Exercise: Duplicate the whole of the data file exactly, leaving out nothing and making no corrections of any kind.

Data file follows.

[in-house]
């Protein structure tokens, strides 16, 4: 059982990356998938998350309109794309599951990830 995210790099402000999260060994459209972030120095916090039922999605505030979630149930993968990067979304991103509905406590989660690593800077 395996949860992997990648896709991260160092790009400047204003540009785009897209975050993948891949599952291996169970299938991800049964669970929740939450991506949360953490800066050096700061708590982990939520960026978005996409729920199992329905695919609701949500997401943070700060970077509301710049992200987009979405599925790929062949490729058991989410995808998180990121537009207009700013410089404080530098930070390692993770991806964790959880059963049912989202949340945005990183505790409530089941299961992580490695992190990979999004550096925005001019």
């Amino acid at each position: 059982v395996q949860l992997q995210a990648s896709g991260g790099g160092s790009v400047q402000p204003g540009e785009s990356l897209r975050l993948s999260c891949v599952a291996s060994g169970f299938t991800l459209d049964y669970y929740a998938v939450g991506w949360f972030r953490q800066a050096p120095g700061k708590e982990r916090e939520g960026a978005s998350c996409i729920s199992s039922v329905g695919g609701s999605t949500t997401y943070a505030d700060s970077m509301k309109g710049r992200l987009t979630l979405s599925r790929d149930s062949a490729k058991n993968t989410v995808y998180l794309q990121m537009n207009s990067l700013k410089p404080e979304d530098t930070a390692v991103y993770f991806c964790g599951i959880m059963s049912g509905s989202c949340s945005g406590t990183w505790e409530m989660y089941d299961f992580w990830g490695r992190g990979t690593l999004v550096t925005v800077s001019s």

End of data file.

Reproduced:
[in-house]
């Protein structure tokens, strides 16, 4: 059982990356998938998350309109794309599951990830 995210790099402000999260060994459209972030120095916090039922999605505030979630149930993968990067979304991103509905406590989660690593800077 395996949860992997990648896709991260160092790009400047204003540009785009897209975050993948891949599952291996169970299938991800049964669970929740939450991506949360953490800066050096700061708590982990939520960026978005996409729920199992329905695919609701949500997401943070700060970077509301710049992200987009979405599925790929062949490729058991989410995808998180990121537009207009700013410089404080530098930070390692993770991806964790959880059963049912989202949340945005990183505790409530089941299961992580490695992190990979999004550096925005001019």
């Amino acid at each position: 059982v395996q949860l992997q995210a990648s896709g991260g790099g160092s790009v400047q402000p204003g540009e785009s990356l897209r975050l993948s999260c891949v599952a291996s060994g169970f299938t991800l459209d049964y669970y929740a998938v939450g991506w949360f972030r953490q800066a050096p120095g700061k708590e982990r916090e939520g960026a978005s998350c996409i729920s199992s039922v329905g695919g609701s999605t949500t997401y943070a505030d700060s970077m509301k309109g710049r992200l987009t979630l979405s599925r790929d149930s062949a490729k058991n993968t989410v995808y998180l794309q990121m537009n207009s990067l700013k410089p404080e979304d530098t930070a390692v991103y993770f991806c964790g599951i959880m059963s049912g509905s989202c949340s945005g406590t990183w505790e409530m989660y089941d299961f992580w990830g490695r992190g990979t690593l999004v550096t925005v800077s001019s």